<

Russia on collision course with inflation after leaving rates unchanged

Russian Inflation and Inflation Rate  2013-04-11Enlarge Graph

The Russian Central Bank (RCB) decided to leave its key rates unchanged despite inflation clearly out of the 5-6% target range.

RCB maintains rates

The dovish1 standpoint surprised the market, yet it was no celebration. In general, markets rally when interest rates are cut since the lower cost of debt should promote growth in an economy. The concern this time is that the RBC is not reigning in inflation, and the Russian Ruble has depreciated as investors lose faith in the currency.

The RCB blamed inflation on food prices and regulated tariff growth and, therefore, did not take action to stop it. The RCB stated that it does not expect the consumer inflation to drop to the target range until the second half of 2013. Additionally, it pointed towards reduced economic growth and higher risks of further deceleration in the economy.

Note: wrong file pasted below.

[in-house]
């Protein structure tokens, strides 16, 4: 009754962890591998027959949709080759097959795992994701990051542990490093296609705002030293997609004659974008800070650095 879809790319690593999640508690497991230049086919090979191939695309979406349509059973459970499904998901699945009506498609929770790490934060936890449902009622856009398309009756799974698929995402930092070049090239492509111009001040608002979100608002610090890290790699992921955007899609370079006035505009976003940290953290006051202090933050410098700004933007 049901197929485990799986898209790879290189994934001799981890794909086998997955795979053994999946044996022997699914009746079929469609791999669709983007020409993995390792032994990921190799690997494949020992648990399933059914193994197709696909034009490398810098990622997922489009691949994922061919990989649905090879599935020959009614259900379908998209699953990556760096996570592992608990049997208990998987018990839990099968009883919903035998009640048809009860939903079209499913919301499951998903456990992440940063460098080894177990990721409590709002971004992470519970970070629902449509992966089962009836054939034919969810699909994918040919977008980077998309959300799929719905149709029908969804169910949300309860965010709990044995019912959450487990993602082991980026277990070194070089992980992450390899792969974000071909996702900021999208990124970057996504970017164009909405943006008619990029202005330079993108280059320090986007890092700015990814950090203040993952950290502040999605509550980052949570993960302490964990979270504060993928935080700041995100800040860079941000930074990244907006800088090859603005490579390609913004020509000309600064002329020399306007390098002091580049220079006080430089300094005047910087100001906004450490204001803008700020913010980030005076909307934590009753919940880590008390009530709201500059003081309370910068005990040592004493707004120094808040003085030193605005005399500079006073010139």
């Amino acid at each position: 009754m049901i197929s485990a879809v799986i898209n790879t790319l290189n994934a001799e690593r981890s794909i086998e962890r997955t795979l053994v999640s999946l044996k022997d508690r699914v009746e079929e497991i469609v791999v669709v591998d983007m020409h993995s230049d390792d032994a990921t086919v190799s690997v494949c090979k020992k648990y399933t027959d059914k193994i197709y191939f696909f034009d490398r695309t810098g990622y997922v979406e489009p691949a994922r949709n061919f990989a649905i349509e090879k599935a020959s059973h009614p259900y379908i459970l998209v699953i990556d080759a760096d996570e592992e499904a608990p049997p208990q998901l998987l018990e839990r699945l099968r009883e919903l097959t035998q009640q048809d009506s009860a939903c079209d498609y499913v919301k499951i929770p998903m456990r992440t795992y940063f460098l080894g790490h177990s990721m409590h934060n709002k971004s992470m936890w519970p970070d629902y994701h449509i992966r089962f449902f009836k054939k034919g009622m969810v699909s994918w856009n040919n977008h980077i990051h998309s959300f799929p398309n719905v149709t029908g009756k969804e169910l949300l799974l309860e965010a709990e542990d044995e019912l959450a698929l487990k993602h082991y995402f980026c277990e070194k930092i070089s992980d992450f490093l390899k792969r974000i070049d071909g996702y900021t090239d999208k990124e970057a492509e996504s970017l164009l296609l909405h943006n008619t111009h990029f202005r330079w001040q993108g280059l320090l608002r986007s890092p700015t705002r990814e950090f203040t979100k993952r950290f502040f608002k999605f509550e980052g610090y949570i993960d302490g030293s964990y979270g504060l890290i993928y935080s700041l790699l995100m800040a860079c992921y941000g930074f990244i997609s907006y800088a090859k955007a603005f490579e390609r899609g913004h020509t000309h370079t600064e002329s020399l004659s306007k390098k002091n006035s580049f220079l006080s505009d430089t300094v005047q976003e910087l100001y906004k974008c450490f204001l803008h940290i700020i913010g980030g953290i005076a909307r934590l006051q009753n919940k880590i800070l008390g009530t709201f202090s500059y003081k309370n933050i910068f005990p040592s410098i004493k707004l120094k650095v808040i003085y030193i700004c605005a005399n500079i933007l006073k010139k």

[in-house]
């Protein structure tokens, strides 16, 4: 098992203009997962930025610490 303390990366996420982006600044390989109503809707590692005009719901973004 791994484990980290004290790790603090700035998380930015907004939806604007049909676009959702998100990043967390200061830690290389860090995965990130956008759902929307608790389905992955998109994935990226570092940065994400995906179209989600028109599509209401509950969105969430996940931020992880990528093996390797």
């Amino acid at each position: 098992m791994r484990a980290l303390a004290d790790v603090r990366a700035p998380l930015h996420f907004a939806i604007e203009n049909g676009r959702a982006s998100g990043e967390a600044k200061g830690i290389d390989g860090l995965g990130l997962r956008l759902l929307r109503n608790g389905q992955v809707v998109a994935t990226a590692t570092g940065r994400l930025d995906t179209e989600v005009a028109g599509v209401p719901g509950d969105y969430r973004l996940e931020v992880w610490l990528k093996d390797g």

Market reaction

A depreciating Ruble hurts the returns for foreign investors, hence the market reacted negatively. The Ruble depreciated approximately 1.6% thus far this week; the MSCI Russia Index fell 0.3%. Foreign investors in RSX, an ETF tracking the large cap stocks of the Russian equities market, saw the share price drop over 2%.

Russian Ruble to USD FX Rate 2013-04-11Enlarge Graph

Implications

The resulting inflationary pressures will likely further depreciate the Ruble, which will increase currency losses for international investors. Additionally, the surprise inaction towards inflation makes it more likely that Russia will cut rates on their upcoming meetings, rather than increase them to control inflation.

Interest rate cuts down the line will fuel inflation expectations which will lead to unsustainable growth. The rate cuts could provide some growth, but from an international investor point of view the foreign exchange risk may not be worth the try.

  1. Dovish: favoring lower interest rates